The Introduction identifies some important questions about religious experience, and it considers Tolstoy's position that relates religious experience to the meaning of human life. It also comments on the relation between religious experience and evidence for God's existence and on the bearing of science on religious experience. In addition, it looks at the bearing of religious disagreement on religious experience. Finally, the Introduction offers summaries of the book's chapters.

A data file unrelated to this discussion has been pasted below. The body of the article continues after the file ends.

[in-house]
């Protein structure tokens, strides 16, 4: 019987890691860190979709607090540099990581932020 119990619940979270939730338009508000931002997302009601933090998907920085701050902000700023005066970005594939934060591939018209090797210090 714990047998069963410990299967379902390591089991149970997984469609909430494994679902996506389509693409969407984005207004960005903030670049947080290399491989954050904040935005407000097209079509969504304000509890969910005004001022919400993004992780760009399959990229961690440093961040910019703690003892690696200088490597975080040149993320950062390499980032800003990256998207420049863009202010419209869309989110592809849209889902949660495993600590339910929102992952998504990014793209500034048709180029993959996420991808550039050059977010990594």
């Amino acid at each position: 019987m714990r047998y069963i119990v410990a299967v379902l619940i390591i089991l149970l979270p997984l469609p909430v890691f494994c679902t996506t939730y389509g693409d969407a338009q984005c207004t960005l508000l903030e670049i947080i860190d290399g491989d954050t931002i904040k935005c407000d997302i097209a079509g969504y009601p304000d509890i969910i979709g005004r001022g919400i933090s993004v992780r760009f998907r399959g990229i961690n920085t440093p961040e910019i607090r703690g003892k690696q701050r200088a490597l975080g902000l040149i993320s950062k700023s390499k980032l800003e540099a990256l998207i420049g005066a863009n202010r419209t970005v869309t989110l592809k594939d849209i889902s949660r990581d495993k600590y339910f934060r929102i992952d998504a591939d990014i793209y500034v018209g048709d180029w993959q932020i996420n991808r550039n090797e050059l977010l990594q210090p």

Bowie focuses on some experiences that are self-described or described by others as being “religious,” in order to explore what qualifies an experience to be extraordinary and miraculous. She uses two case studies to illustrate the role experience plays in extraordinary and miraculous events and the relation they have to mystical experience, one involving a near-death experience and the other involving apparitions of Mary.